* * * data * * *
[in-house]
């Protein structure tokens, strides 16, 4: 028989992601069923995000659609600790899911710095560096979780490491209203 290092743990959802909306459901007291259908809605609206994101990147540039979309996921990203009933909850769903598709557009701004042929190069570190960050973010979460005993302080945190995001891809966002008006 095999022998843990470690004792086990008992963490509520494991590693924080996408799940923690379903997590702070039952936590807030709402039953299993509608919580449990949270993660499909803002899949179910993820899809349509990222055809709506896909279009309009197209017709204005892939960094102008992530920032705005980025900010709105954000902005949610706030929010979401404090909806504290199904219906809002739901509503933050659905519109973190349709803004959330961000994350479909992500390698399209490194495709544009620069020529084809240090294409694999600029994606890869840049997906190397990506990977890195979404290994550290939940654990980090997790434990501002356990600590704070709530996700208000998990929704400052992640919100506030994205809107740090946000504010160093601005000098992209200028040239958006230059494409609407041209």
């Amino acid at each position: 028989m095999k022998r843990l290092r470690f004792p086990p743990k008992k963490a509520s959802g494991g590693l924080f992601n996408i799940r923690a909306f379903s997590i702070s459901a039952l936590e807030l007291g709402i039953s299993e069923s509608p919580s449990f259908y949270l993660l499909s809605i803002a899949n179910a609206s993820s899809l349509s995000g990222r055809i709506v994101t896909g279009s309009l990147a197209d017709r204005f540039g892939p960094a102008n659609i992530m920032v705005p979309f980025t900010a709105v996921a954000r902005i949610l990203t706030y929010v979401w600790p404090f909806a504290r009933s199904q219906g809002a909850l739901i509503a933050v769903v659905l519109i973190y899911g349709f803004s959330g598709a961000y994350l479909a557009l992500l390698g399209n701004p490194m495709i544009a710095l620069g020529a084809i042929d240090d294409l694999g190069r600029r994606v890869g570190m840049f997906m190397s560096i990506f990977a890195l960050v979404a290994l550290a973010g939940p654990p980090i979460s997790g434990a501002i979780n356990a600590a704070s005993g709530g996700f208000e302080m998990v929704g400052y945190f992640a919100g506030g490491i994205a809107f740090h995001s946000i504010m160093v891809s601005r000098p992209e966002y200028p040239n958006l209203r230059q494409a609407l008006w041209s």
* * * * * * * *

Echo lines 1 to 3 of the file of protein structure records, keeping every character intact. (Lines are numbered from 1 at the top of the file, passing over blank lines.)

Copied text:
[in-house]
């Protein structure tokens, strides 16, 4: 028989992601069923995000659609600790899911710095560096979780490491209203 290092743990959802909306459901007291259908809605609206994101990147540039979309996921990203009933909850769903598709557009701004042929190069570190960050973010979460005993302080945190995001891809966002008006 095999022998843990470690004792086990008992963490509520494991590693924080996408799940923690379903997590702070039952936590807030709402039953299993509608919580449990949270993660499909803002899949179910993820899809349509990222055809709506896909279009309009197209017709204005892939960094102008992530920032705005980025900010709105954000902005949610706030929010979401404090909806504290199904219906809002739901509503933050659905519109973190349709803004959330961000994350479909992500390698399209490194495709544009620069020529084809240090294409694999600029994606890869840049997906190397990506990977890195979404290994550290939940654990980090997790434990501002356990600590704070709530996700208000998990929704400052992640919100506030994205809107740090946000504010160093601005000098992209200028040239958006230059494409609407041209």
């Amino acid at each position: 028989m095999k022998r843990l290092r470690f004792p086990p743990k008992k963490a509520s959802g494991g590693l924080f992601n996408i799940r923690a909306f379903s997590i702070s459901a039952l936590e807030l007291g709402i039953s299993e069923s509608p919580s449990f259908y949270l993660l499909s809605i803002a899949n179910a609206s993820s899809l349509s995000g990222r055809i709506v994101t896909g279009s309009l990147a197209d017709r204005f540039g892939p960094a102008n659609i992530m920032v705005p979309f980025t900010a709105v996921a954000r902005i949610l990203t706030y929010v979401w600790p404090f909806a504290r009933s199904q219906g809002a909850l739901i509503a933050v769903v659905l519109i973190y899911g349709f803004s959330g598709a961000y994350l479909a557009l992500l390698g399209n701004p490194m495709i544009a710095l620069g020529a084809i042929d240090d294409l694999g190069r600029r994606v890869g570190m840049f997906m190397s560096i990506f990977a890195l960050v979404a290994l550290a973010g939940p654990p980090i979460s997790g434990a501002i979780n356990a600590a704070s005993g709530g996700f208000e302080m998990v929704g400052y945190f992640a919100g506030g490491i994205a809107f740090h995001s946000i504010m160093v891809s601005r000098p992209e966002y200028p040239n958006l209203r230059q494409a609407l008006w041209s």